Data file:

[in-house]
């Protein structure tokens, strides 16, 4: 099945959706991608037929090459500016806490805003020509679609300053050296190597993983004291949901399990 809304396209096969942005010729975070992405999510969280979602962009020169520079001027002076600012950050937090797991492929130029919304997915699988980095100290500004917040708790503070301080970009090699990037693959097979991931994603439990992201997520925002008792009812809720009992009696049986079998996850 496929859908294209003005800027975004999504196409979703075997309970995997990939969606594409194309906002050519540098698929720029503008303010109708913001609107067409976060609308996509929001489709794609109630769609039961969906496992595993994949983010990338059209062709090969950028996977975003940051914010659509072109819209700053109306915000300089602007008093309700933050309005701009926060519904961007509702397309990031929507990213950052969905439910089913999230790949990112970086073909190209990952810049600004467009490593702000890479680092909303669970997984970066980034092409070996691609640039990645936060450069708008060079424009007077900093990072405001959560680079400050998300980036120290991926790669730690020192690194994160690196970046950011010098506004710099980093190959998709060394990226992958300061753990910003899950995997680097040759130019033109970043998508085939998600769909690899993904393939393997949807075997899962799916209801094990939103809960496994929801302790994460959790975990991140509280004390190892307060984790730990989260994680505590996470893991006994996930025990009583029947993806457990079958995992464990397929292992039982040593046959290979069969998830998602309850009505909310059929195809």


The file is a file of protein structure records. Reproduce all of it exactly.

[in-house]
């Protein structure tokens, strides 16, 4: 099945959706991608037929090459500016806490805003020509679609300053050296190597993983004291949901399990 809304396209096969942005010729975070992405999510969280979602962009020169520079001027002076600012950050937090797991492929130029919304997915699988980095100290500004917040708790503070301080970009090699990037693959097979991931994603439990992201997520925002008792009812809720009992009696049986079998996850 496929859908294209003005800027975004999504196409979703075997309970995997990939969606594409194309906002050519540098698929720029503008303010109708913001609107067409976060609308996509929001489709794609109630769609039961969906496992595993994949983010990338059209062709090969950028996977975003940051914010659509072109819209700053109306915000300089602007008093309700933050309005701009926060519904961007509702397309990031929507990213950052969905439910089913999230790949990112970086073909190209990952810049600004467009490593702000890479680092909303669970997984970066980034092409070996691609640039990645936060450069708008060079424009007077900093990072405001959560680079400050998300980036120290991926790669730690020192690194994160690196970046950011010098506004710099980093190959998709060394990226992958300061753990910003899950995997680097040759130019033109970043998508085939998600769909690899993904393939393997949807075997899962799916209801094990939103809960496994929801302790994460959790975990991140509280004390190892307060984790730990989260994680505590996470893991006994996930025990009583029947993806457990079958995992464990397929292992039982040593046959290979069969998830998602309850009505909310059929195809």